Monday, December 6, 2021

Mrs. Rochester's Ghost by Lindsay Marcott


I think most of my inner monologue while reading MRS. ROCHESTER'S GHOST fluctuated between "I like it, I love it, I like it, I love it, I like it, I love it." The book vacillated between good and REALLY fucking good, to the point where my ultimate rating hinged on the ending and resolution. This is actually the second Jane Eyre mystery I've read recently. The first was THE WIFE UPSTAIRS, which I liked, but deviated a lot from the original retelling.

I wasn't sure how MRS. ROCHESTER'S GHOST would go. I only found out about it because it was on one of the Daily Deals that Kindle does. Some of the Amazon reviews seemed to be from angry purists who didn't like that the book was set in California/the United States. To which I say, "UM, IT'S A RETELLING? You can retell the story however you want?!" But whatever, I'm not here to argue about how you are and are allowed to write a retelling (spoiler: I'm right and everyone else is wrong). I actually don't want to say too much about how well this follows the original because that would be a spoiler, and I want everyone reading this book to be surprised.

The plot in a nutshell: Jane is a TV writer whose project has ended and now she's got no money and no job. Her childhood friend, Otis, has a governess gig for her out in California. The daughter of a rich tech magnate needs a live-in tutor, and they'd be practically next-door BFFs as fellow staff. She agrees, with reservations, and is promptly almost run over by her would-be employer on his motorcycle. Surprise, surprise, he's a dick. She takes the job anyway, and he continues to be a dick, but she also finds him attractive and funny because he's juuuuust self-aware enough to know he's a dick, which, as everyone knows, is the difference between finding a dick insufferable and finding a dick hot.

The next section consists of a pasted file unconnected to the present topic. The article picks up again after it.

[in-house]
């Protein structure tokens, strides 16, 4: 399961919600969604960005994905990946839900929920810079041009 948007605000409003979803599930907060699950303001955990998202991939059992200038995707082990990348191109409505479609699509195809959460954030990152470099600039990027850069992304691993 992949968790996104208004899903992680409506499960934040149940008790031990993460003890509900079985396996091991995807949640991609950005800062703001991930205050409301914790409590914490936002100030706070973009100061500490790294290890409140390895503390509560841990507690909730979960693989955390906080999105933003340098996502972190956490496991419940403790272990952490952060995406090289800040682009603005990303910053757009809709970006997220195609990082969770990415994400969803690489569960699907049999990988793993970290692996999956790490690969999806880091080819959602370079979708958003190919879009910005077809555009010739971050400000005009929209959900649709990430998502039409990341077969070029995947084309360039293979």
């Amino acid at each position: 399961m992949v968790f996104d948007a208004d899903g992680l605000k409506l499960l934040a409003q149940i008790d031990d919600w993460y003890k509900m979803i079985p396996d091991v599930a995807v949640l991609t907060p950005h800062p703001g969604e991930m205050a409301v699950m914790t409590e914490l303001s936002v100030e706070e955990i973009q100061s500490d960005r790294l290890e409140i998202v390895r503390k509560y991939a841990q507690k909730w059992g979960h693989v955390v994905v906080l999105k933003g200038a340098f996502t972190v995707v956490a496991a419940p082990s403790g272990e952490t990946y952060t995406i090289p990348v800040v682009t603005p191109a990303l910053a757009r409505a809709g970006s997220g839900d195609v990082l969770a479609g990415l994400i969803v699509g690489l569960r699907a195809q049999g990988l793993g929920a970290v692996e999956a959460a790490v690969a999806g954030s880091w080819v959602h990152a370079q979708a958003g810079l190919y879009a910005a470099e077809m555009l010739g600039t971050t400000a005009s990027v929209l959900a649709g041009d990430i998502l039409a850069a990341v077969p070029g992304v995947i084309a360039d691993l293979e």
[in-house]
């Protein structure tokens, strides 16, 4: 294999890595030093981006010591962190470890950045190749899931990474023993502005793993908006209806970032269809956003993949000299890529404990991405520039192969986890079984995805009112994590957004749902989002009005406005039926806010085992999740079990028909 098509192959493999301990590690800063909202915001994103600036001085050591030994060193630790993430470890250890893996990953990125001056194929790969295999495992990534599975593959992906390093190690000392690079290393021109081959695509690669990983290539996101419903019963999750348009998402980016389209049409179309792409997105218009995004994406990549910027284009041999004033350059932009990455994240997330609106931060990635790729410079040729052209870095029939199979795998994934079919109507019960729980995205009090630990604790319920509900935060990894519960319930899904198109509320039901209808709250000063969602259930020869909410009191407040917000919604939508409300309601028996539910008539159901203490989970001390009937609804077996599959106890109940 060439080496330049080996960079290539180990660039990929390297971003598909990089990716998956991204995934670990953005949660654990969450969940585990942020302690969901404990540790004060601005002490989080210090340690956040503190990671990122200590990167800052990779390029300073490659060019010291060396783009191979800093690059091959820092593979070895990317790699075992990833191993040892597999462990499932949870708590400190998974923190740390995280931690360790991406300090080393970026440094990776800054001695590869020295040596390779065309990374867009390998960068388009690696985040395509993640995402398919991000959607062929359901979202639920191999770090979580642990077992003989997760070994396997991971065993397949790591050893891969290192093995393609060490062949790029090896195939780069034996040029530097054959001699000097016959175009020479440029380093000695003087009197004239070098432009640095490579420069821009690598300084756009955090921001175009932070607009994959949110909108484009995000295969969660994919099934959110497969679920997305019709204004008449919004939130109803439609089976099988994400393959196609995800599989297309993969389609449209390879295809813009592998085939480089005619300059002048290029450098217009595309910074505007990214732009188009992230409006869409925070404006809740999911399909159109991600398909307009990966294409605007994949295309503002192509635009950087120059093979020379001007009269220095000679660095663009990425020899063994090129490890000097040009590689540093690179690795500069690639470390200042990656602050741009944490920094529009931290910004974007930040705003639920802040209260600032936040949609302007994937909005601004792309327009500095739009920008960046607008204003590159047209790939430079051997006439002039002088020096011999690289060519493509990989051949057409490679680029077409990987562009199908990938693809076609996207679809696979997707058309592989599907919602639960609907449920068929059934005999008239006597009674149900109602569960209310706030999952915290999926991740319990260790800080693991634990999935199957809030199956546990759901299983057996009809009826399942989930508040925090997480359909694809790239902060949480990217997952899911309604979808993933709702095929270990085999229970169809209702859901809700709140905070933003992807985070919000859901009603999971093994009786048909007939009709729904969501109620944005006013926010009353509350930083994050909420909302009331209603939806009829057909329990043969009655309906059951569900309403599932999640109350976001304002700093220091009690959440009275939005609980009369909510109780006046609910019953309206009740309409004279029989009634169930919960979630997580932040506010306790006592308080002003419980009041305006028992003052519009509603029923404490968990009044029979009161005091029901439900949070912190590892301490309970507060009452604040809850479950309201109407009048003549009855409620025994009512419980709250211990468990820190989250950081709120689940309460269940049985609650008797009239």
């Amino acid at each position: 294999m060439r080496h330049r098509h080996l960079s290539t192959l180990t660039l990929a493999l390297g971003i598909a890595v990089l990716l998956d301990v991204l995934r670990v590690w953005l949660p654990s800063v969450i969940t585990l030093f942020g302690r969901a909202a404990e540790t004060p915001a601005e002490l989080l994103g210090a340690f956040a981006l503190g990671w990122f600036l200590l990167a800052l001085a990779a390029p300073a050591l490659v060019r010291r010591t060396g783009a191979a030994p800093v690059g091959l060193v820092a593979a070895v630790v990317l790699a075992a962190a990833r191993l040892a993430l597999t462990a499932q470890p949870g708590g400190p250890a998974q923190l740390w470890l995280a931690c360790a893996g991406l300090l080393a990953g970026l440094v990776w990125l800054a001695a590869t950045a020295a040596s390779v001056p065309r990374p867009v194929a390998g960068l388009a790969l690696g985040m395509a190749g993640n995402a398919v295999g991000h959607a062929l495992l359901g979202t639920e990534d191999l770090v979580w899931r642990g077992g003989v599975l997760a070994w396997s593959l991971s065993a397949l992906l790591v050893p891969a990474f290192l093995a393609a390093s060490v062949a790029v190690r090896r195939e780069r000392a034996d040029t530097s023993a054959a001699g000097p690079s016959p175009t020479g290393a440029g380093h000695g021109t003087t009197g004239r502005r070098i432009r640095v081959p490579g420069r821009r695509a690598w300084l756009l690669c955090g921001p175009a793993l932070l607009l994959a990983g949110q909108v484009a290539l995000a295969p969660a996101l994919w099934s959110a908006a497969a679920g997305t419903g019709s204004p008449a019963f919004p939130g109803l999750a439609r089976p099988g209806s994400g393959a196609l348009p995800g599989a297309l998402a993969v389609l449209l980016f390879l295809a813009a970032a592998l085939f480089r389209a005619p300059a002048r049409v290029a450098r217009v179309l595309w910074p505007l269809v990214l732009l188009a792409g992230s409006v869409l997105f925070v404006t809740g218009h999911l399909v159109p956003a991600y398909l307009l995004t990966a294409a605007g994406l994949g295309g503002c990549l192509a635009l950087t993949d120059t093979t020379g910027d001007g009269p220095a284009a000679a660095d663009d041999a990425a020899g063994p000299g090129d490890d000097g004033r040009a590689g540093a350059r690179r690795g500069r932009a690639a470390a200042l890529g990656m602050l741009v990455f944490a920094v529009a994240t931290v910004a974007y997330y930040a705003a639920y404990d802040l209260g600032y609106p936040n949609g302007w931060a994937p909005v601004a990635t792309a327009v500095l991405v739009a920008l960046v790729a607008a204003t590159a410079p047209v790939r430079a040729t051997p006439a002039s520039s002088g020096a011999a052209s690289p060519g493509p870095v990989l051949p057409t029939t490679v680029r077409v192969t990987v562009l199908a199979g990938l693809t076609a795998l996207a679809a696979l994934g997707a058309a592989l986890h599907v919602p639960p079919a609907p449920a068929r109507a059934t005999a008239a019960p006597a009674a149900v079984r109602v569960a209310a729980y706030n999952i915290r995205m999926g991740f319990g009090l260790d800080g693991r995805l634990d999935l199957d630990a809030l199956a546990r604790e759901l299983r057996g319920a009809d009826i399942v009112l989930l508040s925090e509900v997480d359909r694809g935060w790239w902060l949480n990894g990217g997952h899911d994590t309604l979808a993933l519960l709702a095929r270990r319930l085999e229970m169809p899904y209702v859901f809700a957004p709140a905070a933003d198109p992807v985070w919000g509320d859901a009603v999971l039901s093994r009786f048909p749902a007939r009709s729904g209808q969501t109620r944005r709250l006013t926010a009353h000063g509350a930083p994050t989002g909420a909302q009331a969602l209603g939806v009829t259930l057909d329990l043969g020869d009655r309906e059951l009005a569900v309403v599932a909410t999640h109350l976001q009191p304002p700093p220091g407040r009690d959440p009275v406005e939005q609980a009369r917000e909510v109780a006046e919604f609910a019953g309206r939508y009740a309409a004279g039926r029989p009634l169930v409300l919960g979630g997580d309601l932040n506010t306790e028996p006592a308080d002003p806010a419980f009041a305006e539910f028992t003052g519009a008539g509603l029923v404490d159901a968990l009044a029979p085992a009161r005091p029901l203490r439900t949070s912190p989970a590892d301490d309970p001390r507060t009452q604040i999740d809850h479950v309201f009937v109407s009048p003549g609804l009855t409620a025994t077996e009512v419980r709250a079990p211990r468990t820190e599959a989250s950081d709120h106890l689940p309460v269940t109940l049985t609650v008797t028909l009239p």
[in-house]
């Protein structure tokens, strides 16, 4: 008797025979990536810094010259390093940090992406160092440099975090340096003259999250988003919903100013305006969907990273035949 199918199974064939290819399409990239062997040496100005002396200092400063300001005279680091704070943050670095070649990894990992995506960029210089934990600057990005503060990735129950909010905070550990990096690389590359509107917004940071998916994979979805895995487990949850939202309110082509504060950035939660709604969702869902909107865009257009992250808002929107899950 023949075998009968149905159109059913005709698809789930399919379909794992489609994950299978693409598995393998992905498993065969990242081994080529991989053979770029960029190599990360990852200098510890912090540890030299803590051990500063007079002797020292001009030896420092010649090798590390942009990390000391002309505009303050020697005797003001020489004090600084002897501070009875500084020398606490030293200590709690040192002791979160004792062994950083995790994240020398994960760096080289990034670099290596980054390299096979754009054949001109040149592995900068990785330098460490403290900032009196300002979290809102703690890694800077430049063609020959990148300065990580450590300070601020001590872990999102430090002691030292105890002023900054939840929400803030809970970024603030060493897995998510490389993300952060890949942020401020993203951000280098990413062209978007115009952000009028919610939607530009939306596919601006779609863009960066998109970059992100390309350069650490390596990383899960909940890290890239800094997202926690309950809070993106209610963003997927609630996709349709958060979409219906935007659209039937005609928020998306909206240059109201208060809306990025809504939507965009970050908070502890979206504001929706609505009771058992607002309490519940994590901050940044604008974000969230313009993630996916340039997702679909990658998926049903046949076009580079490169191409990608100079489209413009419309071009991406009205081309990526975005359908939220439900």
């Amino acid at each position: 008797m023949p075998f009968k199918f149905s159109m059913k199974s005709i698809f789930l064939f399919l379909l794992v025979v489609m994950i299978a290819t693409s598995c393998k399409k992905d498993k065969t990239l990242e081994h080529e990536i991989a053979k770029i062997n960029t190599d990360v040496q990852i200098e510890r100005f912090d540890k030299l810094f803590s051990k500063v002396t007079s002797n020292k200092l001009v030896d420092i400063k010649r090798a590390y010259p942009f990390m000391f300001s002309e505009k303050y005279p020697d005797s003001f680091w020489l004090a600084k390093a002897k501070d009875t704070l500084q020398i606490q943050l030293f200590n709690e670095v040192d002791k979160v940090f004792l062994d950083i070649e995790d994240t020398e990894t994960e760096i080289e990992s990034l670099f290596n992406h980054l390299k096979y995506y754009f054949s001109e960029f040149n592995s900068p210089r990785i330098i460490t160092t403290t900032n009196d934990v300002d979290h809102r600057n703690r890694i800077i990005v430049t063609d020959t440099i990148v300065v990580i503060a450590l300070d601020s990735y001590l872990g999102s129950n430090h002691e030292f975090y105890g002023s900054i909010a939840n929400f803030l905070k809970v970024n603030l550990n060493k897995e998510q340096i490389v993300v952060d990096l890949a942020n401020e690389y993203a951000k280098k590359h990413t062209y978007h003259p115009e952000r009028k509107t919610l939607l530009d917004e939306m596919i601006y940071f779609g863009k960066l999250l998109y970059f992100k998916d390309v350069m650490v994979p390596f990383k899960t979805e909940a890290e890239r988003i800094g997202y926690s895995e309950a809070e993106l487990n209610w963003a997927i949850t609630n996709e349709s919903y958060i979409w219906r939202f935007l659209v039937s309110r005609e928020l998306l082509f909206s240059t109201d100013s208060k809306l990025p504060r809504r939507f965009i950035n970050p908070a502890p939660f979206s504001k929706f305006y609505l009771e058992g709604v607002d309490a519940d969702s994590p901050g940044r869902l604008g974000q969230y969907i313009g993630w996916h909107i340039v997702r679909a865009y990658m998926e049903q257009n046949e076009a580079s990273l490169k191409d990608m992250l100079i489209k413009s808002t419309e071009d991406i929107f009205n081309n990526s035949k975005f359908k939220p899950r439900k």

Sophia, the problematic daughter, has a lot of issues. Her birth mom died in a tragic accident and Beatrice, the late-Mrs. Rochester, was a total hot mess. Ex-model with severe bipolar who was subject to acts of violence and hallucinations because she kept going off her meds. MRS. ROCHESTER'S GHOST is told in dual timeline/dual POV style, so we hear mostly from Jane, but also Beatrice herself, so we're privy to her delusions, her faltering mental state, and what really happened when she disappeared. I loved Jane's more straightforward narration and how it contrasted with Mrs. Rochester, who was sort of an unreliable narrator because her reality could be very different from reality-reality. I thought it added a lot of suspense and tension, and kept the pacing driving forward.

MRS. ROCHESTER'S GHOST has everything I love in a book. Beautiful scenic descriptions, a likable narrator with real flaws, Gothic elements, shocking twists and disturbing secrets, and a central mystery that kept me turning pages: in this case: what really happened to Mrs. Rochester? ALSO, even though I liked THE WIFE UPSTAIRS, the romance in that kind of failed me. I'm a huge fan of Jane Eyre because it was one of the first classics I read and also, one of the first where I found myself really relating to the main character (as someone who saw herself plain and bookish), and the idea of her finding passionate love was just such a game-changer in classic lit-- for me, it's a must, so I was glad that Marcott at least kept that Gothic, churning maelstrom of emotions in this book and modernizing Jane's struggle with conventions so it doesn't feel quite so Victorianly prudish.

Overall, this was just fantastic and I definitely would read more from this author.

4.5 to 5 out of 5 stars

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